Imagine, for nine months to a year, being thousands of miles from your closest friend or family member, in a place you have never been before.
Then, imagine that place not only being a desert, but also a warzone, a barren environment where stores, restaurants and parks are just about as rare as a snowstorm.
Now imagine that without you knowing, someone from back home, who you absolutely know nothing about, sent you a box full of the things you most need and crave: soap, candy, toys, socks, a book… How would that make you feel?
That question is one only a handful of lucky men and women serving overseas in the armed forces can answer, and all largely thanks to one person, Andy Marshall.
Over the last nine months or so, Marshall, the owner of the coffee shop in Bronxville, has sent 18 boxes of this kind to soldiers overseas. The boxes contain everything from toothpaste, toothbrushes, playing cards, frisbees and band-aids, to socks, candy, soccer balls, shampoo, lotion, coffee, floss, travel mugs and chocolate. And then some.
Marshall says he first got the idea to send the boxes after meeting a psychologist from Fort Drum Military Reservation at a wedding, who told him he could provide the names and “addresses” of some soldiers to send care packages to. Not really knowing if the project would go anywhere, Marshall put up a sign up in his coffee shop telling customers he was collecting items to send the troops serving overseas. He also posted a list of items he was hoping to include in the care packages, encouraging customers to cross off any goods they brought in so that others could know what was missing to complete a particular box. As it turns out, completing boxes was never going to be an issue.
“Next thing I know people are coming in with bags of stuff,” Marshall said. “It’s a lot of fun. You’d be surprised how generous people are. You give them something where they can contribute and they’ll be all over it.”
Marshall says he’s had people give him hand-woven neck warmers to put in the boxes, and regularly has customers come into his shop to see what items are missing to complete the next package, before going out directly after to buy them. He also leaves out large cards on his counters for customers to sign and write short messages on, which he sends out with the care packages. Some cards end up with hundreds of signatures on them, Marshal says, and even a few lipstick kisses.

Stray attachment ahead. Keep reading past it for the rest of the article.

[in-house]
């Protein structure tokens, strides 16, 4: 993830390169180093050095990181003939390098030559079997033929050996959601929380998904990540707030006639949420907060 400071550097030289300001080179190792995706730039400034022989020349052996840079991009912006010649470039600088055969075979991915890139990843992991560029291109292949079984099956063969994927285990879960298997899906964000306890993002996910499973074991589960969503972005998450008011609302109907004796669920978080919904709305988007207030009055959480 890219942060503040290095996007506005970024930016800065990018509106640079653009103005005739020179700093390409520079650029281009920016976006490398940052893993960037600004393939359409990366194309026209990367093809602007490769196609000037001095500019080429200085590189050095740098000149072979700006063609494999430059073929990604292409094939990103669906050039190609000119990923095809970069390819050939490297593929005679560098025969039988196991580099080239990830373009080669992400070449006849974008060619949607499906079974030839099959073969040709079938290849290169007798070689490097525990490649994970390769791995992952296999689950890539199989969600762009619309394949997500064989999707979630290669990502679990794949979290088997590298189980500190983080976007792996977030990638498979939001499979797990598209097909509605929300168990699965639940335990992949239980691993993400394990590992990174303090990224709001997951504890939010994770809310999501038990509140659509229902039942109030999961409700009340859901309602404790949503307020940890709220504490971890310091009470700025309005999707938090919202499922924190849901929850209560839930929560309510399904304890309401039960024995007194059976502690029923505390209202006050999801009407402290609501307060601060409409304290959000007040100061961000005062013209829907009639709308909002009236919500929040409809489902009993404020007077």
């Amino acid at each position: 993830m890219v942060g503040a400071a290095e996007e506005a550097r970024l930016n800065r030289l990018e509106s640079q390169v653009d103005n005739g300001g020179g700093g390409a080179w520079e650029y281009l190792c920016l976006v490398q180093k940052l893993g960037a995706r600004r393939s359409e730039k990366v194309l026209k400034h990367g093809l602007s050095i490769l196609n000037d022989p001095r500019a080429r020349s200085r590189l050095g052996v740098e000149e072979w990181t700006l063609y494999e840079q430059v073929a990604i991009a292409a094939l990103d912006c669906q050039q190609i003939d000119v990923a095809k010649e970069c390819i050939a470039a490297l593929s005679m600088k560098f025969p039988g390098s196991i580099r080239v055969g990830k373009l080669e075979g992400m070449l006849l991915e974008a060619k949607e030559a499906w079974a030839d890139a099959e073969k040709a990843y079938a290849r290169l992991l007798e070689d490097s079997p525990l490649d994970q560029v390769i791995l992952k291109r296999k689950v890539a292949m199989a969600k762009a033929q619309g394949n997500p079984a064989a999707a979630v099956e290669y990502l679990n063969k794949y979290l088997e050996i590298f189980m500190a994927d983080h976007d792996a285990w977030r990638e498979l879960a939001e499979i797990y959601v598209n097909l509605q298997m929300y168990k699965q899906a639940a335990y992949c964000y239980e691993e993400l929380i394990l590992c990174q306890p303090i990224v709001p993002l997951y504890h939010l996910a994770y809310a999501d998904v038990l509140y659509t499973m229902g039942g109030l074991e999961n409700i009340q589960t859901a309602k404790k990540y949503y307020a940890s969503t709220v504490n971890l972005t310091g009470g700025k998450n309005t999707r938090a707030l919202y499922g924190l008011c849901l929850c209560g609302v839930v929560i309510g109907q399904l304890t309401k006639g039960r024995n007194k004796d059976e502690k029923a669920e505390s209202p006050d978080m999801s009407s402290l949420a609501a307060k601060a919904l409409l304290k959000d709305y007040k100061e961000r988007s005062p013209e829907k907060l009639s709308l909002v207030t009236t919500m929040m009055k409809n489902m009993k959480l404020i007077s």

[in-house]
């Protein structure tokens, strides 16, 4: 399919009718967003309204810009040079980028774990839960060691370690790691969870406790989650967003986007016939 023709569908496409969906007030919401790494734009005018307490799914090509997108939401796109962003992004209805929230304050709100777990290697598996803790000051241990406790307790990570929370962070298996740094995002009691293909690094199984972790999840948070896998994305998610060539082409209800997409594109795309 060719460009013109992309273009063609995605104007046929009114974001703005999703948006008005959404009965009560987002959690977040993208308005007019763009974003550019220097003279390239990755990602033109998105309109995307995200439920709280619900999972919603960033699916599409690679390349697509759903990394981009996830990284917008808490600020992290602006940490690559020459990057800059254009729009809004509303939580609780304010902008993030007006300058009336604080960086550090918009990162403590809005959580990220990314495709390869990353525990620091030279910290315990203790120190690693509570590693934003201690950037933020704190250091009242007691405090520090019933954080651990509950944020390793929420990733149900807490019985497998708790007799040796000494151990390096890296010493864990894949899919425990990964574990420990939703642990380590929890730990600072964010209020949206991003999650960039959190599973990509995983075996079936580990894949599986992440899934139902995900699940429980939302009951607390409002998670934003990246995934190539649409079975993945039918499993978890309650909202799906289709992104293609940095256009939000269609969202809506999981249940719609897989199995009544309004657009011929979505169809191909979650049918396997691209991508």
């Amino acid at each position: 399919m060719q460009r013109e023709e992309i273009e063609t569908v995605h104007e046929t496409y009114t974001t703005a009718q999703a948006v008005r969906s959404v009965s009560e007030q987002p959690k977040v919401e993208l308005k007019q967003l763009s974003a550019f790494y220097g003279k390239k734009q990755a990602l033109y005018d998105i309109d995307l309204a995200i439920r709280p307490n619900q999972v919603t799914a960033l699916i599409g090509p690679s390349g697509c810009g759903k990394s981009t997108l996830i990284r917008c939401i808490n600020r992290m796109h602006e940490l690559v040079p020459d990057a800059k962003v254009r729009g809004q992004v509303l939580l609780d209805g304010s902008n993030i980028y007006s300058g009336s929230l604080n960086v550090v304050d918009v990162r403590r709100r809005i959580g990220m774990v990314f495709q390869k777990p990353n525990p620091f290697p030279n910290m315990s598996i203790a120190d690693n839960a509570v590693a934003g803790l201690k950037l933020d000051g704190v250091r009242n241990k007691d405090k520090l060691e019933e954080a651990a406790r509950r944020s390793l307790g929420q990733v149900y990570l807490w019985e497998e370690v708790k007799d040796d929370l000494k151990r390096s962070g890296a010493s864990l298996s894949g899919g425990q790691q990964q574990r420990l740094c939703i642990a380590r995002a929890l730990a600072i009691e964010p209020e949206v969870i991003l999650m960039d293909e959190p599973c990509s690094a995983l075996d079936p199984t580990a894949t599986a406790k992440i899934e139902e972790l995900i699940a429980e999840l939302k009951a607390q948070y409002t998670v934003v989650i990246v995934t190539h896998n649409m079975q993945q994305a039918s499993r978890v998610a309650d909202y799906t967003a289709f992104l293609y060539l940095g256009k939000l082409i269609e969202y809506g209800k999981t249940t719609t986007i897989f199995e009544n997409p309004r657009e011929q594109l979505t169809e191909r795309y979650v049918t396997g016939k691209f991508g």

Marshall has no connection to the soldiers he sends packages too. He only knows their names, and what base they are stationed at. The last two boxes to come out of Slave to the Grind have gone to marines. The 16 packages before that have been sent to army regulars, mostly in “green zones.”
Marshall’s latest box will be his first “platoon” box, which he hopes will be shared with dozens of soldiers. Marshall says he is getting so many donated items that he has had to use bigger boxes and temporarily take the items list down inside his shop. At the rate that donations are coming in, Marshall can’t send out enough boxes, and the back of his coffee shop is already lined with bottles of shampoo, bags of candy, holiday decorations and shaving equipment. As a solution to this rather good problem to have, and because he says its getting “harder and harder” to find the names of soldiers to send boxes to, Marshall hopes to start sending care packages to the Wounded Warriors Project in New York.
A few months back, Marshall received a thank you letter from one of the lucky recipients of his boxes, something he said came as a very nice surprise.
“That was nice,” said Marshall, who himself briefly served in the Marine Corps in the past. “It was basically just saying thank you. I didn’t expect any of them to write back. That’s great if they have the time to do that, but I would much rather they keep themselves safe.”
One thing Marshall does wish could happen, however, although it is highly unlikely, is to witness the delivery of one of his care packages.
“I’ve always wanted to be there when one of these guys got one of these boxes, just to see their face,” he said. “I know they must have loved it... Think about it. There’s no CVS anywhere around. You don’t leave your fort-operating base and walk down the trail to 7-Eleven to pick up a Slurpee. There’s nothing.”
For that exact reason, Marshall says it is as urgent as ever to show our support for those serving overseas. Although he admits that the events of 9/11 left him “physically sick for months,” Marshall stresses that the care package project is not really about the events of those days, but more about the men and women serving today, and our duty to make sure they are not forgotten.
“It’s really important that we stay in touch with these guys,” Marshall said. “They need to know that we’re still thinking of them. I think it’s really easy for people in America to forget that a lot of our sons and daughters, our brothers and sisters are over there fighting for what the President has declared a good cause. And whether you believe in it or not, they’re there, and they’re doing what they are being told to do. It’s really important to support that, because we all need love.”
Perhaps Marshall’s dedication and passion for this cause is most evident by the fact that what he says he wants most of all, is to be able to stop sending his boxes.
“I just want these guys to come home,” he said. “So long as they are there, we can’t forget them. I can’t wait until I no longer have to do this. Not because I mind doing it, but because it’ll mean everybody is back.”
is located at 58 Pondfield Road in the heart of Bronxville. Stop by during business hours to contribute to the next care package that will go out to troops overseas.